Rust never sleeps, but that doesn't worry the folks at the Crucible, West Oakland's industrial-strength art facility. Get in touch with your inner blacksmith -- or be the welder you always wanted to be -- today at the Crucible Spring Open House, from noon to 6 p.m. Artists and faculty will be on hand to demonstrate the beauty of the "fire arts" and to talk about the Crucible's upcoming classes as they fashion unique artwork out of glass, neon tubes, sheet metal, and clay throughout the 48,000-square-foot space. And you can all join in. Fire dancing takes place at 1:30 p.m., fire eating at 3:30. Kids are welcome; there are art classes for all ages. 1260 7th St., Oakland, 510-444-0919. Info: -- Kelly Vance


The Morgan Territory Regional Preserve is a gorgeous chunk of rolling-hills openness north of Livermore, part of the East Bay Regional Park District, and is home to mountain bikers as well as hikers. That's where you come in. The sprocket people will be out in force today, from 9 a.m. to 3 p.m., for a Mountain Biking Rally sponsored by the Bicycle Trails Council of the East Bay and Save Mt. Diablo. Take a springtime ride -- advanced riders only, please -- over the southeast corner of the preserve, led by Michael McCormack (925-933-9456 to reserve). Meet at Riggs Canyon/Finley Road, northeast of Blackhawk-Camino Tassajara, near the white gate. Rain cancels, so don't let it rain. -- Kelly Vance


Guitarist Jim Campilongo works on the laid-back outskirts of the Bill Frisell/Marc Ribot reverb-fade-twang school, a countrified approach to jazz noodling with the occasional burst of fuzz-tone. He doesn't so much attack his repertoire as mingle amongst it. Hooks aren't his thing. Mood is. The tunes on his latest CD, American Hips (Blue Hen), faithfully reflect his style: mostly originals, with a few old standards made almost unrecognizable by the sleepy-time tempo. Metro-sophisticated singer Norah Jones joins him on "Sweet Dreams," a chilly late-night stroll past the Patsy Cline Memorial. She won't be with Campilongo when he takes the stage tonight at Yoshi's with his Electric Trio, featuring Tim Luntzel on bass and Tony Mason on drums, but Jim can handle it. Shows at 8 and 10 p.m. $10. Bring your cough drops. 510 Embarcadero West, Oakland. Info: -- Kelly Vance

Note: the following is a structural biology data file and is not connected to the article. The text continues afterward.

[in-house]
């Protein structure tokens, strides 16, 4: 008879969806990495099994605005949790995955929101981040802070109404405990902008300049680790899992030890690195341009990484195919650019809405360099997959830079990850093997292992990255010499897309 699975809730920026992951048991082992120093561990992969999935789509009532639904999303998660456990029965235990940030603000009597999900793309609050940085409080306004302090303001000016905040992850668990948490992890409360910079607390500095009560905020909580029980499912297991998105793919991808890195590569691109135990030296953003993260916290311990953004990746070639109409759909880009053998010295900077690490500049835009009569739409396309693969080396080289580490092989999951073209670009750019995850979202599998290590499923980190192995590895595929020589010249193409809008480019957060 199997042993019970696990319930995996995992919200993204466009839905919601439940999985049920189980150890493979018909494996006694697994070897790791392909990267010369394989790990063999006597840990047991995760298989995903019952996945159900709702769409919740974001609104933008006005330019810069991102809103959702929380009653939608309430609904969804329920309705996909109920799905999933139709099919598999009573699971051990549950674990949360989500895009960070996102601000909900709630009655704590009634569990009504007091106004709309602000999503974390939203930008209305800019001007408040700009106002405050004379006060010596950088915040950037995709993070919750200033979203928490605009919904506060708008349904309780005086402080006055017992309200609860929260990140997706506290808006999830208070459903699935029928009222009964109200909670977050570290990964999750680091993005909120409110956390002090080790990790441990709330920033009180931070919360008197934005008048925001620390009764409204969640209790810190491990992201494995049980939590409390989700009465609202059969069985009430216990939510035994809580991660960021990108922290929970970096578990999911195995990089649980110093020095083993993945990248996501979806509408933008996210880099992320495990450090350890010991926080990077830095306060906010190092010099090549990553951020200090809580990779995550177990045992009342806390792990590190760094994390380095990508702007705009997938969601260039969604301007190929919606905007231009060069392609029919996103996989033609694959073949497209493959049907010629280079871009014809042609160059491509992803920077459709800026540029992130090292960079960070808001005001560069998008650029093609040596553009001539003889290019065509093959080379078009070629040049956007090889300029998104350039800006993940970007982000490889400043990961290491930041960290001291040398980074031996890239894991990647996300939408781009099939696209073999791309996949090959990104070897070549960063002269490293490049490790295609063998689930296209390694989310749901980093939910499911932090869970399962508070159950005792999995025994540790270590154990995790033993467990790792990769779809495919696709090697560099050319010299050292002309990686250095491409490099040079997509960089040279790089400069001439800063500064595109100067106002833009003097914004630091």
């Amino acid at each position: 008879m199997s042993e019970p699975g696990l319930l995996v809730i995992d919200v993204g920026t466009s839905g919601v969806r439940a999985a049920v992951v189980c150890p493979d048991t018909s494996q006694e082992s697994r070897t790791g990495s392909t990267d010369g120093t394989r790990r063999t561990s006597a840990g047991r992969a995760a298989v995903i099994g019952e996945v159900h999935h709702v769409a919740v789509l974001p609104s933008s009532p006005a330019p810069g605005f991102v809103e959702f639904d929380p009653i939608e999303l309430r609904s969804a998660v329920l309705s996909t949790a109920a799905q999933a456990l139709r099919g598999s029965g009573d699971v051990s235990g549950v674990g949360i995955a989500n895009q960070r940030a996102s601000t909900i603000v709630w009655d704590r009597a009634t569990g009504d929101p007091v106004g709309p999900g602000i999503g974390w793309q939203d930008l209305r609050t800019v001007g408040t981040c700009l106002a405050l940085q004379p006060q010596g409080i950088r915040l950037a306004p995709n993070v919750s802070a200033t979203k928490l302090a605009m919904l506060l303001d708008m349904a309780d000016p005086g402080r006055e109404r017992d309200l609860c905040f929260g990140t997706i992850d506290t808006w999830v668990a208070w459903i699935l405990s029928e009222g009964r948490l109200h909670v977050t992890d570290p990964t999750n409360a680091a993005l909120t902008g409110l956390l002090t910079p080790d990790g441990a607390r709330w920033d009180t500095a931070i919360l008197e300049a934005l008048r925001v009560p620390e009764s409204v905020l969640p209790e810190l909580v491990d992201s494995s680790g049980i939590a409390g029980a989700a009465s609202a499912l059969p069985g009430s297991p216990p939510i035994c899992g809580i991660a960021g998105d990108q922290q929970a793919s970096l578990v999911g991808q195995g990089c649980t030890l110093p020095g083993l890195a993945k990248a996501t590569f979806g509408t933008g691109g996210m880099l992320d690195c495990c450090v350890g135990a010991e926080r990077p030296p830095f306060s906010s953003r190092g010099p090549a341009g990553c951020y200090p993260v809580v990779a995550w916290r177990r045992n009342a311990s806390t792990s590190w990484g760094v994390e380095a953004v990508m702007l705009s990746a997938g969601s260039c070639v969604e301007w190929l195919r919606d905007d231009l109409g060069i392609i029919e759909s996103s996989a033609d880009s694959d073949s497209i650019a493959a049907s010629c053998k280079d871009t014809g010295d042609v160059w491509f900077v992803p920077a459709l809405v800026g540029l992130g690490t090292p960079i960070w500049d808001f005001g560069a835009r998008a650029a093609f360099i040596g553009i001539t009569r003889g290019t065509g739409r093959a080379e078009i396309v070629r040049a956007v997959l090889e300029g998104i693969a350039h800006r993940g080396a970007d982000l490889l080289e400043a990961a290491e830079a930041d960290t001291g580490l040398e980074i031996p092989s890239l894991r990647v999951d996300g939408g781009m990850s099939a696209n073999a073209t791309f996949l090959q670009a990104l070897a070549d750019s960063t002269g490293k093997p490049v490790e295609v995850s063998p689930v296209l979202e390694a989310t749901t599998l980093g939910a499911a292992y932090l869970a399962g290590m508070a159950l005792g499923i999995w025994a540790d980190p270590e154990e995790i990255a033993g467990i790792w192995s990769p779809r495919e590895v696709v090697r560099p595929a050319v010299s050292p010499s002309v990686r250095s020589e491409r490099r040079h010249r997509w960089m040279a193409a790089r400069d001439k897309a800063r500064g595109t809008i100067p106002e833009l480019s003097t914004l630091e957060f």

The Jazz House earns its name every Tuesday night starting at 8 during Dayna Stephens' House Jam, a weekly session open to players of all ages and skill levels. Berkeley High and Berklee School of Music grad Stephens has been playing the sax since age thirteen, and has studied with such notables as Wayne Shorter, Terence Blanchard, and many more. Stephens also has performed with Herbie Hancock, Dave Grusin, and -- well, Your Name Here. The Jazz House is located at 3192 Adeline St. (at MLK) in Berkeley. $5 cover for musicians and listeners alike. Call 415-846-9432. -- Stefanie Kalem


Subscribe to this thread:

Add a comment

Anonymous and pseudonymous comments will be removed.

Latest in Culture

Author Archives

Arts & Culture Blogs

Most Popular Stories

Special Reports

The Beer Issue 2020

The Decade in Review

The events and trends that shaped the Teens.

Best of the East Bay


© 2020 Telegraph Media    All Rights Reserved
Powered by Foundation